Legal definitions are also a challenge – when does something stop being secondhand and become new? Where does liability land if a value-add reuse based product has hidden dangers from its original life? Can we ease the secondhand dealers licence burden for low value items to increase legal reuse?
How can we solve these issues? Recognising industry scale will help drive changes to laws, and those changes to laws will make it more viable for businesses to consider larger scale reuse based product development. Access to resources can be improved in a range of ways – we are developing digital and physical means of collecting unwanted household items and getting them to where they need to be to facilitate reuse, but that project is being hamstrung by access to finance. There is also huge scope for improvement in materials collection, sorting and redistribution at landfill sites, in council hard rubbish collections, and even in sorting of unsellable items at op-shops, but until councils, their subcontractors and other material collectors recognise that there is value, rather than cost, in investing in better sorting of materials, this challenge will continue. Councils and opshops need to see a large scale material reuse opportunity to see the potential value, and reuse entities need greater access to resources in order to reach a large scale. It’s very much a chicken and egg issue.
Is there any other help you can give to businesses looking to “go circular”?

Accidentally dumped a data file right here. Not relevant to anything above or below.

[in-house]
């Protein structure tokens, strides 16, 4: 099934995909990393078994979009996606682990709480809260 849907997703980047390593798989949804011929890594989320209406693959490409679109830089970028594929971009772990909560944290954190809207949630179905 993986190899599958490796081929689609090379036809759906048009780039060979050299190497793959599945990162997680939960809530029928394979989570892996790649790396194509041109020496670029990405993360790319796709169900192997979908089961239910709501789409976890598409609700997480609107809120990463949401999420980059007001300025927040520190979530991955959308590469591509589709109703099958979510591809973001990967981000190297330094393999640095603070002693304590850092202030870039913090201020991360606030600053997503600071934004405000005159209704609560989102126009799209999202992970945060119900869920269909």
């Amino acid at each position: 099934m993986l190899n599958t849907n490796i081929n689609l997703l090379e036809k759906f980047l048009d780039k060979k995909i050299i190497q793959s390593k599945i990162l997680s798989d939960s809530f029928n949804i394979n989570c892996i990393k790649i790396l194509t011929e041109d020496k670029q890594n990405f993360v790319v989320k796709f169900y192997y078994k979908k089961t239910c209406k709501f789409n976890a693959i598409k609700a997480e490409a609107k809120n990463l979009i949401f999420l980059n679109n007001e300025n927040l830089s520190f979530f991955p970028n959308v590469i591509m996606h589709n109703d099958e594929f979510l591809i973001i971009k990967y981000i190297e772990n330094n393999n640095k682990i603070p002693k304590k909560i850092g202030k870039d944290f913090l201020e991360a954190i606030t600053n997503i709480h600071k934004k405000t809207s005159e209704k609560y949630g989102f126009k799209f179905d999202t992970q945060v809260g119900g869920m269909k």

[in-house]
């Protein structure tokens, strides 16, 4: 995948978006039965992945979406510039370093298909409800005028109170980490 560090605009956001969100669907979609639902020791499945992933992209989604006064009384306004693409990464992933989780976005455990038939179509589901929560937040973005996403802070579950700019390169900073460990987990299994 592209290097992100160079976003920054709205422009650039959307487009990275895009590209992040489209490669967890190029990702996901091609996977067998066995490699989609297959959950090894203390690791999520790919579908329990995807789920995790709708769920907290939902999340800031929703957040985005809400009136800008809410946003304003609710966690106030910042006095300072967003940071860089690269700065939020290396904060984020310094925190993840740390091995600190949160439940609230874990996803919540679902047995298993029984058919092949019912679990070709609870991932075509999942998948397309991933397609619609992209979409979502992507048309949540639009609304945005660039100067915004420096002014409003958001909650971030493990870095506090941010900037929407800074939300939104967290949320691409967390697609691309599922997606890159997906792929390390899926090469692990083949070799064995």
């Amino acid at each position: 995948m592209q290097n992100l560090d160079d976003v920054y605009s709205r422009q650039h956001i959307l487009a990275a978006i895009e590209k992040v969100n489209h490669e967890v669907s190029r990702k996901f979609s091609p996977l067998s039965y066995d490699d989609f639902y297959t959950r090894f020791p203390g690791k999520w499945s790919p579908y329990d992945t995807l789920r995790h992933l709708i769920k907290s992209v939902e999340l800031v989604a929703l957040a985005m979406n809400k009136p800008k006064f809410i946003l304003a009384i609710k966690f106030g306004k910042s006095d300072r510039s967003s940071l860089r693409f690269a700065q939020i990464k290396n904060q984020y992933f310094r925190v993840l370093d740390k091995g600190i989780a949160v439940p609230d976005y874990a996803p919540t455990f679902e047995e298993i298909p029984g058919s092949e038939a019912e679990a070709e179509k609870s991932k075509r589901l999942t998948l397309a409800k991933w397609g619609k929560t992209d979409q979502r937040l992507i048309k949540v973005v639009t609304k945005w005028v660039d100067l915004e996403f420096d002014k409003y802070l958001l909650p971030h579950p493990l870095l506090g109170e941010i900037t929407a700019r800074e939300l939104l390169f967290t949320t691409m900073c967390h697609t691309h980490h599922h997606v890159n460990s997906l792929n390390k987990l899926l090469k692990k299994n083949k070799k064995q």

Don’t assume that going circular has to involve a sacrifice, or is something that will cost more. That doesn’t have to be true.
The best way to take steps toward going circular is to fully understand the needs of all of the stakeholders involved in each part of your business. Without that knowledge you are going to make assumptions, and those assumptions lead to imperfect choices. Once you fully understand these needs then you willhave a solid platform from which you can find suitable circular solutions that can be implemented without sacrifice, solutions that can even provide opportunity for growth and improvement in other ways.
Take those needs that you have identified to an expert. Don’t take a solution, take the needs, the solution is their job. As a designer and problem solver, I can confidently say that the best solutions come from a thorough understanding of needs, and from an expert being given the opportunity to develop a solution, rather than being lumbered with improving a solution brought to them by their client. This absolutely goes for circular solutions too.
What’s the one action you’d like people to leave with today?
I’d love people to remember that circularity is more than just reducing the amount of materials your organisation is sending to landfill or putting solar panels on the roof, or changing the type of hot water service you have. Reducing conventional energy inputs and reducing linear waste disposal are important, and are easily identifiable and measurable solutions, which is why they attract so much attention, but the circular economy is so much more.
When you look to improve your businesses circularity, understand your needs, and look at the full circularity heirachy – look at where you can reduce, where you can reuse, where you can repurpose, and where you can work with others towards a more circular future, and look for where your customer can do the same with your help.
Photo Credit: Victorian Cleantech Cluster